Metastases are when cancer has spread from its original location to other parts of the body and the peritoneum is a relatively common area for metastases to form, particularly from tumours that begin in the abdomen and pelvis. Life expectancy is generally low due to the advanced nature of these cancers. However, does that mean they cannot be cured?
Here, you will learn more about peritoneal metastases and the treatment options currently available.
What are Peritoneal Metastases?
Within the abdominal cavity, a membrane known as the peritoneum covers its inner lining. Its job is to protect the surrounding organs, while delivering blood through its blood vessels.
When cancer spreads from its original site, metastases occur. Peritoneal metastases are cancers that have spread to the peritoneum from other organs. In most cases, it will be diagnosed as an advanced, stage 4 cancer.
It is extremely rare for cancer to develop within the peritoneum itself. Patients who suffer with cancer in the abdominal area, such as bowel and ovarian cancer, are most at risk of developing peritoneal metastases.
The condition can cause a number of complications such as abdominal distention, intestinal obstruction, and hydronephrosis. The main symptoms of peritoneal cancer include abdominal pain, bloating, weight loss, and nausea and vomiting.
Are there treatment options available?
Currently only a limited number of patients can be cured after they develop peritoneal metastases. However, there are treatments available which can potentially extend a patient’s life expectancy and improve quality of life. Systemic chemotherapy tends to be the most common form of treatment, which may be a combination of tablets and intravenous infusions. However, newer techniques have been gaining traction for their effectiveness such as combined Cytoreductive Surgery (CRS) with HIPEC (Hyperthermic Intraperitoneal Chemotherapy).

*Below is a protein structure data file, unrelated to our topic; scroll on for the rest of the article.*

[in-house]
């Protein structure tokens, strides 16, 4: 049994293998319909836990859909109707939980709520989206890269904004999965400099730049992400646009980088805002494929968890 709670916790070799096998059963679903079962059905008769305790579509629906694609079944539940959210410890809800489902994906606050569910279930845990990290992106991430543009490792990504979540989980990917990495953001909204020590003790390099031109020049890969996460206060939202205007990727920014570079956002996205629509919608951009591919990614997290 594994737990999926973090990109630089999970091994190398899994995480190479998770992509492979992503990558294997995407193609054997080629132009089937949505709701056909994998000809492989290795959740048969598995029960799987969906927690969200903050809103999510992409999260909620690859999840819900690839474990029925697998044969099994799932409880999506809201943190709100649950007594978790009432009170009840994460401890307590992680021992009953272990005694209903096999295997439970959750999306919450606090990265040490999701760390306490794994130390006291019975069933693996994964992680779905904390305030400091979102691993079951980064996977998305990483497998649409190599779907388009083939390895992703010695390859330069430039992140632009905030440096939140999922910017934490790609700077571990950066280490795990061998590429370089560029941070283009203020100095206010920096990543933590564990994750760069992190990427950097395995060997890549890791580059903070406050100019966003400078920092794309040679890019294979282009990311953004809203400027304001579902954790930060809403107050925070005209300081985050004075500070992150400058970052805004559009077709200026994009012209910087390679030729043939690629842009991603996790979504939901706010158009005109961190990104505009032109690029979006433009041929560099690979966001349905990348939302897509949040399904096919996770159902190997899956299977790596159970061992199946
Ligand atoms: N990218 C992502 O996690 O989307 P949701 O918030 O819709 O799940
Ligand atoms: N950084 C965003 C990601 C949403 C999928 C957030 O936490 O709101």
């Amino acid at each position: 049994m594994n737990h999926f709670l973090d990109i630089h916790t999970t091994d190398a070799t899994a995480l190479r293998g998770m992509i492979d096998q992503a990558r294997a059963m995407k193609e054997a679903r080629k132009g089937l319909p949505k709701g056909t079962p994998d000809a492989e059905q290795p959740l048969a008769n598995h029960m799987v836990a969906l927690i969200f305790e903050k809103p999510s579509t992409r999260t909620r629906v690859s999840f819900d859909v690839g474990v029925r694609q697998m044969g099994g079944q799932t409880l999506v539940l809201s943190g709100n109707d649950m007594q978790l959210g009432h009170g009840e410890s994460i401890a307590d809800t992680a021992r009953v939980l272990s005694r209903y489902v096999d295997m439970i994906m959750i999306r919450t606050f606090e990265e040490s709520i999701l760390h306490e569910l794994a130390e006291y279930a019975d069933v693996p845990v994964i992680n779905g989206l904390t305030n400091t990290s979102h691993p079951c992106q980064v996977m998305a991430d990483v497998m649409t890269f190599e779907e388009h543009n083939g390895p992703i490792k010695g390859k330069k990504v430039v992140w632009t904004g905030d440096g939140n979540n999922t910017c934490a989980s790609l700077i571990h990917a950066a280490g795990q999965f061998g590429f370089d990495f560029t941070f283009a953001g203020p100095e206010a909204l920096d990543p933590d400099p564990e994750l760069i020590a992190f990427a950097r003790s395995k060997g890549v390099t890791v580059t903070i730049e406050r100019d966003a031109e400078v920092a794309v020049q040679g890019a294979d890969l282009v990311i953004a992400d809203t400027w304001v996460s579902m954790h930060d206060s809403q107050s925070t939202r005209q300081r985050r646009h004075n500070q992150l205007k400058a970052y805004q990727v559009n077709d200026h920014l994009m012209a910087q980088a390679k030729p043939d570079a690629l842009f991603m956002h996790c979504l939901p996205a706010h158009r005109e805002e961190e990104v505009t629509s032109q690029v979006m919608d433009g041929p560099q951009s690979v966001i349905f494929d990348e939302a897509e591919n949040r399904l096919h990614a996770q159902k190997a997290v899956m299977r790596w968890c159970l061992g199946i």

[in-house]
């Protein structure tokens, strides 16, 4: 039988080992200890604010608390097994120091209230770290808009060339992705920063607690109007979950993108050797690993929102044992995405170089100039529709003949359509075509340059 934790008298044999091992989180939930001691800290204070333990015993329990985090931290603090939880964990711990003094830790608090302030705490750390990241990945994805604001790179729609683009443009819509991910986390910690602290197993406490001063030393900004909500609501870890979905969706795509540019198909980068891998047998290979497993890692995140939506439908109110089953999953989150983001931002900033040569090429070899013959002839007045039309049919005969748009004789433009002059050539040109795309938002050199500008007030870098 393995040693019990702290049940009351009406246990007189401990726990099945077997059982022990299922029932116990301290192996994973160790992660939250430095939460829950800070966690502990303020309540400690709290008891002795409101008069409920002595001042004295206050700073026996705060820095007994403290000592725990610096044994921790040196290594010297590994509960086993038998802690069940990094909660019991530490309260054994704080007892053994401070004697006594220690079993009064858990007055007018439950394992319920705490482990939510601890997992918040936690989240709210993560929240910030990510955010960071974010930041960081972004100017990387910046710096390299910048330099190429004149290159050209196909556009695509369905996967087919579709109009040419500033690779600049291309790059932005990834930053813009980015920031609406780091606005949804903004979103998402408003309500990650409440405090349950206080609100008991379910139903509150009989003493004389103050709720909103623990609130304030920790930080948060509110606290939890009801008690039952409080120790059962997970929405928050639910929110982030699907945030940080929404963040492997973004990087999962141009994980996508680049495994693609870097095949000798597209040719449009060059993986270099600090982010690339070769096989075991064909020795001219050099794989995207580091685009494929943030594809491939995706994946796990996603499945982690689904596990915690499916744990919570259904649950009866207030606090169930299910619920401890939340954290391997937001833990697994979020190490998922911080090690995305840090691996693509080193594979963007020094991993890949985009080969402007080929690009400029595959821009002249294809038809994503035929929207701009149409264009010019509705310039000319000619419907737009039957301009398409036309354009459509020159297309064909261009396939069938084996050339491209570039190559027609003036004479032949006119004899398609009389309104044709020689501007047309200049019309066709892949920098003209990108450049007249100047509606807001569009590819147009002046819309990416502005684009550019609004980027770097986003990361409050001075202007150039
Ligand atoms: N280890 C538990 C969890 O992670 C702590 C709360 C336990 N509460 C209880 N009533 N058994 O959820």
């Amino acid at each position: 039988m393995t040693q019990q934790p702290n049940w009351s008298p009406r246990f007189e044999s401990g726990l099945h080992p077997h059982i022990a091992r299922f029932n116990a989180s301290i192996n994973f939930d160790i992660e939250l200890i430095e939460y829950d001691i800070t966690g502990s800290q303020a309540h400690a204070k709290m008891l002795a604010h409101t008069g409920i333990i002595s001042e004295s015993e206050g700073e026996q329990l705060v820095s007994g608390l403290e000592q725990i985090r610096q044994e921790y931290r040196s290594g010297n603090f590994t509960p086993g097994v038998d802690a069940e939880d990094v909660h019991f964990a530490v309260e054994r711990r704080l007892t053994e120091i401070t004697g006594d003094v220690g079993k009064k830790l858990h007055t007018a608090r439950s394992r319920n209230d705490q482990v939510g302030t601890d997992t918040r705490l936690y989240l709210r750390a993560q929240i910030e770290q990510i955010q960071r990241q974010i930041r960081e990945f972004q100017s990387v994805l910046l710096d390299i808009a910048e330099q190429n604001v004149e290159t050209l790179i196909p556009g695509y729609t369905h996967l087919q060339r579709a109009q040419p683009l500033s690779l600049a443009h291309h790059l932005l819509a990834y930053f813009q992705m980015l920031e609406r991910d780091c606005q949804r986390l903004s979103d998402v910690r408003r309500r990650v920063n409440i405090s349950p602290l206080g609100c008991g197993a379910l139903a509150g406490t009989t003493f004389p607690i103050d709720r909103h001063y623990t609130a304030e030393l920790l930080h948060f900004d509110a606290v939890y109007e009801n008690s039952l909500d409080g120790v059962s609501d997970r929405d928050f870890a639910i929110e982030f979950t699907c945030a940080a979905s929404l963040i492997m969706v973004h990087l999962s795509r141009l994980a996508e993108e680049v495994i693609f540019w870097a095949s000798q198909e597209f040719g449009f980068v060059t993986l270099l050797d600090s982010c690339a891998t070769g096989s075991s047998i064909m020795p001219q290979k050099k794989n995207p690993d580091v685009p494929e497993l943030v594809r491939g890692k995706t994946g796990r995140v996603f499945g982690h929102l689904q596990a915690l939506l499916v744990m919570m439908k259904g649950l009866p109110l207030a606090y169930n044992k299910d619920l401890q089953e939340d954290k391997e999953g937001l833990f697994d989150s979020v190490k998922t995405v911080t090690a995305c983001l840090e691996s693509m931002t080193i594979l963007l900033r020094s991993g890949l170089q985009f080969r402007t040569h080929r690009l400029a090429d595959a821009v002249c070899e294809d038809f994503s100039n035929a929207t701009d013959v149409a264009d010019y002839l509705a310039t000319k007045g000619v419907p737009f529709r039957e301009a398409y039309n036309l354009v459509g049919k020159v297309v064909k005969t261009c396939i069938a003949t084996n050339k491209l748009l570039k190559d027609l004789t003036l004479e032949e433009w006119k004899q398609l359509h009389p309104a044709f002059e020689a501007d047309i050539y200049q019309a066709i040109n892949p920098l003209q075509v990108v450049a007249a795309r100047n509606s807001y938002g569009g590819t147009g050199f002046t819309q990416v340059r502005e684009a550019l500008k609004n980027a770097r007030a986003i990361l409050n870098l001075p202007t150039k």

The treatment options recommend to patients will depend upon the severity of the cancer, alongside other factors such as age and fitness.
Understanding the HIPEC procedure
HIPEC is one of the most specialist forms of cancer treatments used in the UK. If the cancer is confined to the peritoneal cavity, the procedure can be effective in removing all of the cancer and increasing the patient’s life expectancy. However, the success of the procedure is dependent upon the surgeon being able to remove all visible cancer at the time of surgery. This makes it suitable for only a select group of patients.
The procedure involves delivering the chemotherapy treatment directly into the abdominal cavity. It is heated before delivery to 42 degrees so it is hotter than your body temperature.
The delivery of chemotherapy into the peritoneal cavity takes approximately 60 minutes, but before that Dr Jamie Murphy will first perform cytoreductive surgery to remove all visible tumours and the time this takes will vary from patient to patient. Generally, the whole procedure can take ten hours or more.
Due to how HIPEC is administered, patients do not experience the same side effects as they would with standard chemotherapy.
Without treatment, peritoneal metastases could lead to complications such as obstruction of the bowel and may shorten life expectancy. CRS and HIPEC treatment can help to improve survival rates, reduce the size of tumours, provide relief from symptoms, and for some patients may be a cure.
To find out whether HIPEC could be a good treatment option for you, call 0203 137 2892 to arrange a consultation with Professor Jamie Murphy. Be aware that the treatment is only suitable for a select group of patients.